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Will Copious Ads Lead to Voter Tuneout?

Political strategists are realizing what's long been obvious to any swing-state voter with a television set: Presidential advertising could soon reach a saturation level that makes it impossible for any political message to stand out.

That's especially problematic for House and Senate candidates in battleground states. In these eight to 12 states, the double punch of the well-funded presidential campaigns and wealthy super PACs could overwhelm the resources of Congressional candidates and the national party committees that support them, and swamp their ability to push their messages on TV. Elizabeth Wilner of the Campaign Media Analysis Group projects that nationwide, about 43,000 political spots will air every day through Nov. 6.

"I don't think I can ever remember this amount of activity in September, particularly when it's not being fueled by a primary," said Andy Hoffman, who's been the general sales manager for Boston's ABC affiliate, WCVB, for 26 years. WCVB also broadcasts in New Hampshire, so Hoffman has been booking ads from the presidential campaigns as well as the Massachusetts Senate race and the competitive battle for the Bay State's 6th district.

Trend lines show the flow of ads  in August and September in some media markets on par with the October levels of previous election cycles, with ad rates already skyrocketing in Florida, Nevada, North Carolina, Ohio and Virginia.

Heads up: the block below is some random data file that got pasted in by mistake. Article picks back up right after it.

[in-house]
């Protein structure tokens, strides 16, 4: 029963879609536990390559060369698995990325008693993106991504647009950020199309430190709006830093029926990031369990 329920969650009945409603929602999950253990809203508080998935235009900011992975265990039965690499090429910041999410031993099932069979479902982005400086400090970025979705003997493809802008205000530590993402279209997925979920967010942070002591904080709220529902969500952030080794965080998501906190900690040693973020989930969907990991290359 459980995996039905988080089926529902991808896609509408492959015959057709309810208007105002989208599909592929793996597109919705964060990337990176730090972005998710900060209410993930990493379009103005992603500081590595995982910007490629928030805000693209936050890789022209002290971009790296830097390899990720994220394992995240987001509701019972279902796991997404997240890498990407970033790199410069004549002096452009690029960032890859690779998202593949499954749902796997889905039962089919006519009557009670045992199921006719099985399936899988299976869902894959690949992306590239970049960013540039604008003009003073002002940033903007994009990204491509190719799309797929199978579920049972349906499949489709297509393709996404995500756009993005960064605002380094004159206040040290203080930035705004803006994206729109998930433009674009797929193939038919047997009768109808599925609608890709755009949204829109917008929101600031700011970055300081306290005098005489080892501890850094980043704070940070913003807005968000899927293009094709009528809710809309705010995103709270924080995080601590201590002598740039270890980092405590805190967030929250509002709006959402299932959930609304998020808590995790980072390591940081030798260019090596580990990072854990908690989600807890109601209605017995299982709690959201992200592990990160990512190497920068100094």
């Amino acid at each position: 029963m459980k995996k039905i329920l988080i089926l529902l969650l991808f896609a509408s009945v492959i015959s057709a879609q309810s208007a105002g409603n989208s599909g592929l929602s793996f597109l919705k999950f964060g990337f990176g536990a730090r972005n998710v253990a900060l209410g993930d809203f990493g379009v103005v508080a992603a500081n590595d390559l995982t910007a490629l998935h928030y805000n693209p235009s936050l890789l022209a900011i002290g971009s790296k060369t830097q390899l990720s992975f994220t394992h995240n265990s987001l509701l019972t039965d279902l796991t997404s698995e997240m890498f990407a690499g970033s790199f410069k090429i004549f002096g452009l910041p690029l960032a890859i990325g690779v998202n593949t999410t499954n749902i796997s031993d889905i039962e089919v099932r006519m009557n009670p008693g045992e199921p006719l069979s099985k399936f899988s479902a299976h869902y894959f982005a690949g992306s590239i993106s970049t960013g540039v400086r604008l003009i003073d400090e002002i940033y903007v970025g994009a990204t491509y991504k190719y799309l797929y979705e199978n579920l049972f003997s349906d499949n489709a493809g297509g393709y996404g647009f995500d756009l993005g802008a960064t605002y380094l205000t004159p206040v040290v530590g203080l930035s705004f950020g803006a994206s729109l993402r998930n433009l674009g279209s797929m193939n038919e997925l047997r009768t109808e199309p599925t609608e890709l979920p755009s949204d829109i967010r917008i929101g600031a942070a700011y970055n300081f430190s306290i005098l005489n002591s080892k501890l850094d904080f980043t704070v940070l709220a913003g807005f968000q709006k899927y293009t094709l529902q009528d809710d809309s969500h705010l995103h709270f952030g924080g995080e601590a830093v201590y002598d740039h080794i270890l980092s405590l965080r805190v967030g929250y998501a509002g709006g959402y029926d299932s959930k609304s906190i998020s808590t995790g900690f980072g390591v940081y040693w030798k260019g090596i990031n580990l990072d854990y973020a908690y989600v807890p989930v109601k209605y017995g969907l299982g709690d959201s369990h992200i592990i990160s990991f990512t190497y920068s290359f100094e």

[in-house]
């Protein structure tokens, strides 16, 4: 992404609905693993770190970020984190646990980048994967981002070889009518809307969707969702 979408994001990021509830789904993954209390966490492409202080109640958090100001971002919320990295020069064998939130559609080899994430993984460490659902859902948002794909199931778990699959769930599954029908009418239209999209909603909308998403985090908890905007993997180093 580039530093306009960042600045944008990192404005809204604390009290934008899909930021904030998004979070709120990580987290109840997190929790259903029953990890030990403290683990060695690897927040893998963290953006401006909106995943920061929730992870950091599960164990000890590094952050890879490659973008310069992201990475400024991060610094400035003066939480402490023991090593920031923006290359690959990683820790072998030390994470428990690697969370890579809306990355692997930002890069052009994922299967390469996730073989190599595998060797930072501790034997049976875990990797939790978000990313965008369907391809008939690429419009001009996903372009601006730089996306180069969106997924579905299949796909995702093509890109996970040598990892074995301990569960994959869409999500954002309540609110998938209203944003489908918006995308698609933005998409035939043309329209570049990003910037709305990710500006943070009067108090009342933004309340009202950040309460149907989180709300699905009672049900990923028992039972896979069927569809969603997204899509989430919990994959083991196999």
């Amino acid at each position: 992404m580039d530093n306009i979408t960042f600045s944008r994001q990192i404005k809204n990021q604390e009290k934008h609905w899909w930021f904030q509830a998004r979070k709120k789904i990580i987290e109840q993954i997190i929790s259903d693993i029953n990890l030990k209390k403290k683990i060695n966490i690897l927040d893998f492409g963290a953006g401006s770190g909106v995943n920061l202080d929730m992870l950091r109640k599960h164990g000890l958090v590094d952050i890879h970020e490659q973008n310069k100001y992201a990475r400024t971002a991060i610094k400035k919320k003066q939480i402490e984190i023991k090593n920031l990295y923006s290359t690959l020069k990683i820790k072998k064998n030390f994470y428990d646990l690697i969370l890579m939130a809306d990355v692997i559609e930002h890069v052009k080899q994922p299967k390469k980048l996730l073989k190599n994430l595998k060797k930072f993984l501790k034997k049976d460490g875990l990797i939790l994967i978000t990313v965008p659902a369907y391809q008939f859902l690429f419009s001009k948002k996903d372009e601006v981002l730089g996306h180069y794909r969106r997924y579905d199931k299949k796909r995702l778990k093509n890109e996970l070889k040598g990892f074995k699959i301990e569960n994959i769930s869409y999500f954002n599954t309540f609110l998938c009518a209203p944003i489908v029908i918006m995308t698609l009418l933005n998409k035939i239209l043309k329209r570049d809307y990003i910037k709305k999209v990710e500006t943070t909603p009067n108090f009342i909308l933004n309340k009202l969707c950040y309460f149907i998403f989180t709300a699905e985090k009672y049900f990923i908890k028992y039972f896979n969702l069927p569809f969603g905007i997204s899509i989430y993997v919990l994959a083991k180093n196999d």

Political strategists who track media buying and sources who work for network affiliates in competitive electoral battlegrounds predict it will be hard to see anything but political ads on TV in the media markets of these and other states by October. In fact, there is speculation that ad space will virtually disappear as Election Day nears, making the effectiveness of such advertising questionable.

"I think even in 2010 we got to a point where it was just digital wallpaper," one GOP strategist said. "Voters were just tuned out late. I think the utility of television certainly decreases as you get closer to the election."

This cycle, Congressional campaigns and party committees have tried to work around this dynamic by going on the air earlier than ever before.

But there is a point when television ads lose influence and polling numbers freeze - when no more advertising can move a race. It has been compared to a nuclear arms race and "mutually assured destruction." But despite the inability of Congressional ads to break through in this advertising environment, campaigns cannot afford to pull their ads, no matter how numb viewers become.

"If you go off the air and you leave it just to the opponent, there's a pretty high chance it'll still move numbers [in a negative way]," said the GOP strategist.

To stand out on television in a season flooded with presidential and super PAC ads, media strategists say the answer is to get creative, not more negative. The Republican strategist said this tactic has become more apparent over the past six years, and stands in stark contrast to the old way of trying to get attention in a crowded ad environment that involved producing spots that were "darker, scarier ... and more fierce."

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